During long distance drives, there’s no better companion than your favorite set of tunes. There maybe some cars out there that still rely on CDs to playback your favorite Justin Bieber album, but whether it’s playing via MP3 or the traditional CD format, compact discs as a medium is going the way of the cassette tape. Nowadays, you should rely on your iPod or any good MP3 player to provide hours of audio bliss on the road. They’re especially adept for life on the road since their solid-state memory doesn’t have any moving parts making them impervious to skipping on rough roads. Modern cars allow for MP3 player connectivity and if not, you can actually get an aftermarket fitment from both dealers and audio specialists alike. The most basic kind is the auxiliary jack. There are some stereo systems that go a step further by offering USB connectivity. This is far more advanced since it allows the driver to fully control their player while continuously charging it at the same time. While you’re at it, go for a stereo system that has steering wheel controls for the ultimate audio experience.
What Cars Have Them: The Chevrolet Cruze, most of the Honda line-up and the Mitsubishi Montero Sport have both auxiliary jack and USB input. The Cruze and the Montero Sport also throws steering wheel controls into the mix as well.
Hands-Free Phone System
Though it’s not stringently followed yet in the country, there are some local cities and municipalities that have been cracking down on cell phone use while driving. Some motorists still believe that a law such is a drag, but let’s face the numbers: mobile phones, whether used for calling or texting is outright distracting and dangerous. Thankfully car companies are aware of this and are starting to equip cars with hands-free phone systems. Using a Bluetooth interface, it allows the driver to receive phone calls without taking his hands off the steering wheel (or maybe for a few seconds in most aftermarket installs). The best hands-free phone systems also come with voice command technology which allows drivers to even access their phonebook or initiate calls without removing his hands off the wheel. Like USB and iPod connectivity, Bluetooth hands-free systems can often times be installed as a dealer option. Otherwise, if you don’t mind looking like Captain Kirk, you can invest money on a good headset.
What Cars Have Them: All Ford products equipped with Microsoft’s SYNC technology such as the Ford E-150 and Expedition, the Ford Fiesta Sport and even the Subaru Legacy and Outback all have Bluetooth hands-free as well as voice command as standard equipment.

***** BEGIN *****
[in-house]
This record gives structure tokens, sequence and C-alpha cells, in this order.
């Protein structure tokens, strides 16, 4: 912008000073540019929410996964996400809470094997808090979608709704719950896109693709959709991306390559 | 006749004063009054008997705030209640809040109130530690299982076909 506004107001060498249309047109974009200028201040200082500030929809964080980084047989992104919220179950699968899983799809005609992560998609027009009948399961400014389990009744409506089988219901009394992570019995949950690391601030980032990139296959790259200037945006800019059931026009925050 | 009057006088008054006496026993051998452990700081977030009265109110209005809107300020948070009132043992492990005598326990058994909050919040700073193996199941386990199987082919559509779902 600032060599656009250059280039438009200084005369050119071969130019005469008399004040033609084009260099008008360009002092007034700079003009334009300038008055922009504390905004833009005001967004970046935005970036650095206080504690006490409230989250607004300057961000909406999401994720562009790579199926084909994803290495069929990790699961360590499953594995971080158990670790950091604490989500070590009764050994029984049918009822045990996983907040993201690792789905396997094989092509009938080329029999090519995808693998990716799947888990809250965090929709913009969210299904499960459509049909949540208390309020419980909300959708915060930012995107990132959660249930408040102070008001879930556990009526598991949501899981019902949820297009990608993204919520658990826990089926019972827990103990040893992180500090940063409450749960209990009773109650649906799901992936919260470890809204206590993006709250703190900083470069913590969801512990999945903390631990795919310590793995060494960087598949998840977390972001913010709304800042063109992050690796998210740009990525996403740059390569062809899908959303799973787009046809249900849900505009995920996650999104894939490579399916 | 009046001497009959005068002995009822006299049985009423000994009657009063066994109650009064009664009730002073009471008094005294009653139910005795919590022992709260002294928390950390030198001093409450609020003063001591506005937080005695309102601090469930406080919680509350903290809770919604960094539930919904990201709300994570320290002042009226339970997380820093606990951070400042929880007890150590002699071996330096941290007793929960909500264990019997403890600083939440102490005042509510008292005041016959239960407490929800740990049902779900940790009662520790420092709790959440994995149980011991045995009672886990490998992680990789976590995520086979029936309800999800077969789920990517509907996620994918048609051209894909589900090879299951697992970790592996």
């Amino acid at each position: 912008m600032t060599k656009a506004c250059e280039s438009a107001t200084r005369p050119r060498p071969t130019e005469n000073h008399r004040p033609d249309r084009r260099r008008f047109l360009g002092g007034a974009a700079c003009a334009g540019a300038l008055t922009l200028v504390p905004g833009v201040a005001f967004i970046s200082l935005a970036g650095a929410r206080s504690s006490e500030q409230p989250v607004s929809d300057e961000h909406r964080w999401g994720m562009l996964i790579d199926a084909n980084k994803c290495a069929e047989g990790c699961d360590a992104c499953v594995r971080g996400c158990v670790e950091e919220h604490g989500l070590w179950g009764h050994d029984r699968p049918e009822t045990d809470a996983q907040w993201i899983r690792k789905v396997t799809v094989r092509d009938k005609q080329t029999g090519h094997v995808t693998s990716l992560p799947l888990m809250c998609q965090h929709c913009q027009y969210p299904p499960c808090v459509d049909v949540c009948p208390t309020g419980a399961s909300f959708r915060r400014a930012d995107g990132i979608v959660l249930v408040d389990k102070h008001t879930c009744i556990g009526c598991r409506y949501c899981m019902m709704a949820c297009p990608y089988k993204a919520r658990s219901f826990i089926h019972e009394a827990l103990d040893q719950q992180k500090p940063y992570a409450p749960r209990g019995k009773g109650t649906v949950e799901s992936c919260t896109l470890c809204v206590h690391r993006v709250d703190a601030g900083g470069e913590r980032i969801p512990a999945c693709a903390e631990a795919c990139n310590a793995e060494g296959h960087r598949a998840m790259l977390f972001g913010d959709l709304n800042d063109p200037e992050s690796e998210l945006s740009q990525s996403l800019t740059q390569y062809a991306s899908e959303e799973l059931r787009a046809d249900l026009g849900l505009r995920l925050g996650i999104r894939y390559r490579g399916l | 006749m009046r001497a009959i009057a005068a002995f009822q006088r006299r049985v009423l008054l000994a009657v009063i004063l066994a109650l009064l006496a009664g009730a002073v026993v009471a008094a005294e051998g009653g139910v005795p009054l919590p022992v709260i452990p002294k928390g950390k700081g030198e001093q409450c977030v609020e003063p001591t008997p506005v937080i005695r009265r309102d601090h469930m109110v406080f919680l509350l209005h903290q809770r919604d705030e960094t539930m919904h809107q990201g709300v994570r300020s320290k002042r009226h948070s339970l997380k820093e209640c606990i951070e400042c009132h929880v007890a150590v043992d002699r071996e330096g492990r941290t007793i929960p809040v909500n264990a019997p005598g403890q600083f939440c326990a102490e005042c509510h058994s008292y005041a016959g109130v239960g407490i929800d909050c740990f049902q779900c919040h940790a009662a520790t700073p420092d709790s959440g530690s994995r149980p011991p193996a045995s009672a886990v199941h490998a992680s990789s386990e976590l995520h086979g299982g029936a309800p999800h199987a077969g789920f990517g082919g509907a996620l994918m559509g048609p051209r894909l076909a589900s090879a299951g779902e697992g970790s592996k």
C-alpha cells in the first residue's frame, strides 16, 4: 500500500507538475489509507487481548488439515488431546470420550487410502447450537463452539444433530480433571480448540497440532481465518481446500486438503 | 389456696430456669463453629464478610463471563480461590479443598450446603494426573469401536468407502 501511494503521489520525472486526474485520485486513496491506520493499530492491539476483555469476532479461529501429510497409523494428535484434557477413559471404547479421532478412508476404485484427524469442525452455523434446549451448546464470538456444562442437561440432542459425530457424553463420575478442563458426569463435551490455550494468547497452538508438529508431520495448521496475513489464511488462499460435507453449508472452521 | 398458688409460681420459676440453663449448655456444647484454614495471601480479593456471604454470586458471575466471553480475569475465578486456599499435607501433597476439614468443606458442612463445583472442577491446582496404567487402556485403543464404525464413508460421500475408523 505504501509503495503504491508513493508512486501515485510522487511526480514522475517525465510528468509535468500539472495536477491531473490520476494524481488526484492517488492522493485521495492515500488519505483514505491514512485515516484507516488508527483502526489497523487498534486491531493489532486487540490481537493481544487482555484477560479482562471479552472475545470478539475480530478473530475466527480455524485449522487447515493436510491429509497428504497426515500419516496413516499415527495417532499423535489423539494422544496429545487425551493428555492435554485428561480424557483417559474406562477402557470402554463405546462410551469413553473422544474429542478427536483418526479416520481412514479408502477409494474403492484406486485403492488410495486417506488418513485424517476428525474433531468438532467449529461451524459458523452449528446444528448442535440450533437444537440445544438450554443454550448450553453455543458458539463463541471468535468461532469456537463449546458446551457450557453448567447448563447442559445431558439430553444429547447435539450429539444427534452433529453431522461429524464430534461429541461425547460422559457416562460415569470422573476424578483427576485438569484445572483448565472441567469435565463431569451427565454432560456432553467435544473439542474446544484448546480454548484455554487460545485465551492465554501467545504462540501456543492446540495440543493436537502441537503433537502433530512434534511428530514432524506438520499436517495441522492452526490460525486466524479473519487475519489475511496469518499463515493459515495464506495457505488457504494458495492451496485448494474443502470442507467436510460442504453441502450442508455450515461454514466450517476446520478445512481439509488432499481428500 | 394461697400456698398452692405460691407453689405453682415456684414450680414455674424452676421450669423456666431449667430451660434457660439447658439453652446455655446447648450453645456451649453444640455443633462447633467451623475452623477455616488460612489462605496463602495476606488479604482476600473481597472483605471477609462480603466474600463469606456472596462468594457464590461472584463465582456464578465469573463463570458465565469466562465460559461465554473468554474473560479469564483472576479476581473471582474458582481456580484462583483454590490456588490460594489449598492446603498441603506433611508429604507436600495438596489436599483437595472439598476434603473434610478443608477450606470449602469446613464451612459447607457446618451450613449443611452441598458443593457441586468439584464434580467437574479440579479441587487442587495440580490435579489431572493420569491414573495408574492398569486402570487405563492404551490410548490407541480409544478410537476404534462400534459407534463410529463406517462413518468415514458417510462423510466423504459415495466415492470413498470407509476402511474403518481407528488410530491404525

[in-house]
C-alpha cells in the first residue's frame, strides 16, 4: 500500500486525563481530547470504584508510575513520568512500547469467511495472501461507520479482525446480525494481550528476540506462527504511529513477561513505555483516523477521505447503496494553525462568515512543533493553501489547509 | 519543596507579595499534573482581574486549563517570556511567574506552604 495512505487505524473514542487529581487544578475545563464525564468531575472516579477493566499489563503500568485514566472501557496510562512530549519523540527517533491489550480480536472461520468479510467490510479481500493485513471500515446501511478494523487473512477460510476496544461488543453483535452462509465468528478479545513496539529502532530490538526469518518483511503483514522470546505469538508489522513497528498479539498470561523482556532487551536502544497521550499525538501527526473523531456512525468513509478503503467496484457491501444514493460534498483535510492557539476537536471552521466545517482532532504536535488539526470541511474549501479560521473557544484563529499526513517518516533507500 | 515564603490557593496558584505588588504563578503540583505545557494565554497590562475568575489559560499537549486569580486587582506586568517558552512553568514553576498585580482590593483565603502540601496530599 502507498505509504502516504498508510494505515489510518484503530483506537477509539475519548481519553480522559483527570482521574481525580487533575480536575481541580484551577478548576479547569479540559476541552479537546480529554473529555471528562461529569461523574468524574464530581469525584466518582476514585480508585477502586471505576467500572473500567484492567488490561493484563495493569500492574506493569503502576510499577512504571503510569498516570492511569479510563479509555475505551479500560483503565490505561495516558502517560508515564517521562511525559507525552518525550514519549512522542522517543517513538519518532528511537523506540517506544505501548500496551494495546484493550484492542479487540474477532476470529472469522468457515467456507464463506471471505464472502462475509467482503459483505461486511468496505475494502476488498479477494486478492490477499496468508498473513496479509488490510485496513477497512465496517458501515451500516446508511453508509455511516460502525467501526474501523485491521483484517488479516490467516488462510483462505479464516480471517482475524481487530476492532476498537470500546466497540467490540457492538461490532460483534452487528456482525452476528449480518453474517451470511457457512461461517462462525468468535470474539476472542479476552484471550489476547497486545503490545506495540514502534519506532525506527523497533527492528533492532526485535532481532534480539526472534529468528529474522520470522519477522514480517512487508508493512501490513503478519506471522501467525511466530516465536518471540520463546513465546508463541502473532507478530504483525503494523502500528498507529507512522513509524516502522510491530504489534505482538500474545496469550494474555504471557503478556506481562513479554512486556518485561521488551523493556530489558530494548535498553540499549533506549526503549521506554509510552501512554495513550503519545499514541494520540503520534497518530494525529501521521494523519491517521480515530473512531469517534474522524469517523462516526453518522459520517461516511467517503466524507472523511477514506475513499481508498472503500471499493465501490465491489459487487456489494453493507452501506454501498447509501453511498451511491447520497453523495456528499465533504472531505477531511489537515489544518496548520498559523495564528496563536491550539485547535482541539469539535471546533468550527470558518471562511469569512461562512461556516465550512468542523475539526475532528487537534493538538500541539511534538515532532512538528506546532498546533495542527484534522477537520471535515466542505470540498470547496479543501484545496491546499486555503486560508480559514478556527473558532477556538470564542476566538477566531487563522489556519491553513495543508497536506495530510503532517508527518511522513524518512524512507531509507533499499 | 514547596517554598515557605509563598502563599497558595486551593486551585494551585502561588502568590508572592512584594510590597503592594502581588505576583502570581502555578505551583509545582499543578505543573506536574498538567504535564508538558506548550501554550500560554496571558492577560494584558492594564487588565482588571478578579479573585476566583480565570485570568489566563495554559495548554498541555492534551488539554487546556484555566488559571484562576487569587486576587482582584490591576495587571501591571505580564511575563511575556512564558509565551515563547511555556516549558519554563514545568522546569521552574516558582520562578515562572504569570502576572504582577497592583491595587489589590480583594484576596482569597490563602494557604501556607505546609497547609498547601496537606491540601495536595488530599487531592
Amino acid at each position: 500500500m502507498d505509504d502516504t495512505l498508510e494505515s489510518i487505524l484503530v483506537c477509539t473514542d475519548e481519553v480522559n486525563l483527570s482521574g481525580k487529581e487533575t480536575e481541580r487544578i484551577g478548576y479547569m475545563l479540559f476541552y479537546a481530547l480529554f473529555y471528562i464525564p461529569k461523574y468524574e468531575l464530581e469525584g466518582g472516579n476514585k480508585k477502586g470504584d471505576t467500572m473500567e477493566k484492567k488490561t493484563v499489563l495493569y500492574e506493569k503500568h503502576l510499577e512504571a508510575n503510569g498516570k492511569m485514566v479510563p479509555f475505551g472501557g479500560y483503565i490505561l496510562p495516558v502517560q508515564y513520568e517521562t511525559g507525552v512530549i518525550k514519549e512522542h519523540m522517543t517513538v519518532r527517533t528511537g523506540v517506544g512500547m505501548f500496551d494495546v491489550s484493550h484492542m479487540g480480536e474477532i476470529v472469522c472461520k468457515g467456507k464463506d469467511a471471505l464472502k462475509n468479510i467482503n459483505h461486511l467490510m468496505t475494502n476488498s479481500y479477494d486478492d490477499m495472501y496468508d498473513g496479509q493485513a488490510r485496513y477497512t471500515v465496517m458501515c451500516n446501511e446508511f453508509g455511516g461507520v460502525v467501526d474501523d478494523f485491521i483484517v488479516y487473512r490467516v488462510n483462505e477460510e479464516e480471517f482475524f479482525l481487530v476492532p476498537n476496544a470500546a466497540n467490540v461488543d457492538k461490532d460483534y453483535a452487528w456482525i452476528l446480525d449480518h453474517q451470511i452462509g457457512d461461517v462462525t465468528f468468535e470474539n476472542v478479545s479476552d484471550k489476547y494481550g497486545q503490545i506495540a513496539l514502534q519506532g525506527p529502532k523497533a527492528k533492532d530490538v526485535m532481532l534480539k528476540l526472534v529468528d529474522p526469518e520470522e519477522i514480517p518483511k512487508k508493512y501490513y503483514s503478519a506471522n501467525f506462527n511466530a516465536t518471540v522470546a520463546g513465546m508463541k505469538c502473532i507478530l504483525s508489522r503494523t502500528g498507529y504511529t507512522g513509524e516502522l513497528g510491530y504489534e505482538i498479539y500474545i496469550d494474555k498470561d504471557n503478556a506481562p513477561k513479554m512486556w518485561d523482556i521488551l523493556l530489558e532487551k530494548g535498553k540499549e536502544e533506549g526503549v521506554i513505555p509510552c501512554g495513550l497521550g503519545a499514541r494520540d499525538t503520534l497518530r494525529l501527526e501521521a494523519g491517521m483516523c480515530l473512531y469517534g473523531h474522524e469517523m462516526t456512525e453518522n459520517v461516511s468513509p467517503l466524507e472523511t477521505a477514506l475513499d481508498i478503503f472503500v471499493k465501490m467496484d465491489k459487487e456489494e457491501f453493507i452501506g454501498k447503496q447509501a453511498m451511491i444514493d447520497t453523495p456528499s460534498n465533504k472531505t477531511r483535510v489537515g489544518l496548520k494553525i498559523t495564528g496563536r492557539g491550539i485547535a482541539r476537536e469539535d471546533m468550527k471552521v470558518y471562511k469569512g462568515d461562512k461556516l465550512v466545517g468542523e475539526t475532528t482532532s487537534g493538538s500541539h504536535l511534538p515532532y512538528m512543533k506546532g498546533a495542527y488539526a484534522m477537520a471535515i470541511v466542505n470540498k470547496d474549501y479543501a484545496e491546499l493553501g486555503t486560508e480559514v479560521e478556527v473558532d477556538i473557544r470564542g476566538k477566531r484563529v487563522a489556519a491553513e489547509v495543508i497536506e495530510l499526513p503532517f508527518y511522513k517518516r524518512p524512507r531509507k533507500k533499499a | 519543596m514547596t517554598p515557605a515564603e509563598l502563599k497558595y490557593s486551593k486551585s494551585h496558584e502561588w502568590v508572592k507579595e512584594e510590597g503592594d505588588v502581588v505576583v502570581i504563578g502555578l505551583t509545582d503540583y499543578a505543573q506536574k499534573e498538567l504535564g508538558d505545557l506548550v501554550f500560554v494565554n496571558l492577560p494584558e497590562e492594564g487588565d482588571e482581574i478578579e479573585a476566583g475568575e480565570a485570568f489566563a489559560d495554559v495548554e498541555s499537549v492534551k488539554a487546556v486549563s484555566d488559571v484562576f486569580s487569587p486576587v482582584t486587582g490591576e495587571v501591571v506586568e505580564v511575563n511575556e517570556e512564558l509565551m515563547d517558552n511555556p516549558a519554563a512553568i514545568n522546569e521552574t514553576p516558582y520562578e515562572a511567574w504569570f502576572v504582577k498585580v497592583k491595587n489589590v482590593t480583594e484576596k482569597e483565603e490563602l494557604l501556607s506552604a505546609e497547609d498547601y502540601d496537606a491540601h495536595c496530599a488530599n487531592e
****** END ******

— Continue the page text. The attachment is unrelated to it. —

With gasoline prices hovering close to P60 per liter, it’s about time you do something about it. Next time you’re purchasing a new car, consider one that has a trip computer. That way, it’s easier for you to monitor your fuel consumption and how a light or lead foot affects your wallet at the gas station. The most basic kind offers a simple numeric display on the dashboard, showing either km/L or L/100 km. The more high-tech kind shows a graph or even averages out your fuel consumption per trip, day or even every service interval. This gives a much more accurate feedback on fuel consumption and offers an instant gratification on being fuel frugal. If your car doesn’t come equipped with a trip computer, there are some aftermarket solutions such as the ScanGauge II which plugs into your OBD-II port. After some calibration, it gives much more helpful data than a typical stock trip computer such as throttle position, engine load and so forth. Perfect for those who like to ‘hypermilers’ (drivers who focus on getting the most km/L).
What Cars Have Them: The entire Subaru line-up features a basic numeric display while the Mitsubishi ASX and Lancer offers a bar graph display that calculates consumption per day and per manual reset.
Even if you’re constantly monitoring the way you sip fuel via a car’s trip computer, there’s no way to reduce your overall gas consumption if your car’s drivetrain isn’t equipped with the latest fuel-saving technologies. Though aftermarket bolt-ons may sound enticing, they do nothing to reduce your car’s appetite for unleaded. There are different terms and acronyms that car companies use for their green technology, but all in all, they’re designed to optimize fuel consumption. Terms such as variable-valve timing, direct-injection and EcoBoost for gasolines and common rail direct injection and variable-geometry turbo for diesels, are just some key words you should watch out for. On the transmission side, car companies are working to cram as much gears or ratios as they can in their gearboxes. This allows the engine to operate at the lowest engine speed to maximize fuel efficiency. Some even employ technologies such as Continuously Variable Transmission (CVT) or dual clutch automatics (known as DCT, PowerShift, TwinClutch SST and so forth) to make them even more fuel efficient.
What Cars Have Them: Japanese car makers are renowned for their dedication to fuel-sipping technology, but don’t discount the likes of Hyundai, Ford and Chevrolet. Cars such as the Elantra feature a light-weight engine as well as a six-speed automatic. Meanwhile, Ford has equipped their Fiesta and Focus with a dual-clutch automatic.
In the end, all this car technology is quite useless if it’s close to impossible to use without consulting the owner’s manual. The last must have car technology must be an interface that you’re comfortable with. Whether it’s in the form of a single knob, a touch screen interface or a row of buttons, it really doesn’t matter. It’s down to personal preference. Of course, it’s typical for car companies to come up with their own system be it the iDrive, MMI or COMAND. Whatever they decide to call it, it doesn’t matter. What’s more important is that you’re comfortable navigating through the different menus and personalizing the system to your liking, especially since you’re the one using the car, not the car company’s designers, engineers or marketers.
What Cars Have Them: All cars, no matter how simple they are, are equipped with some sort of interface. It’s up to you to decide what kind of button arrangement you’re comfortable and happy with.
By Ulysses Ang | Photos By Ulysses Ang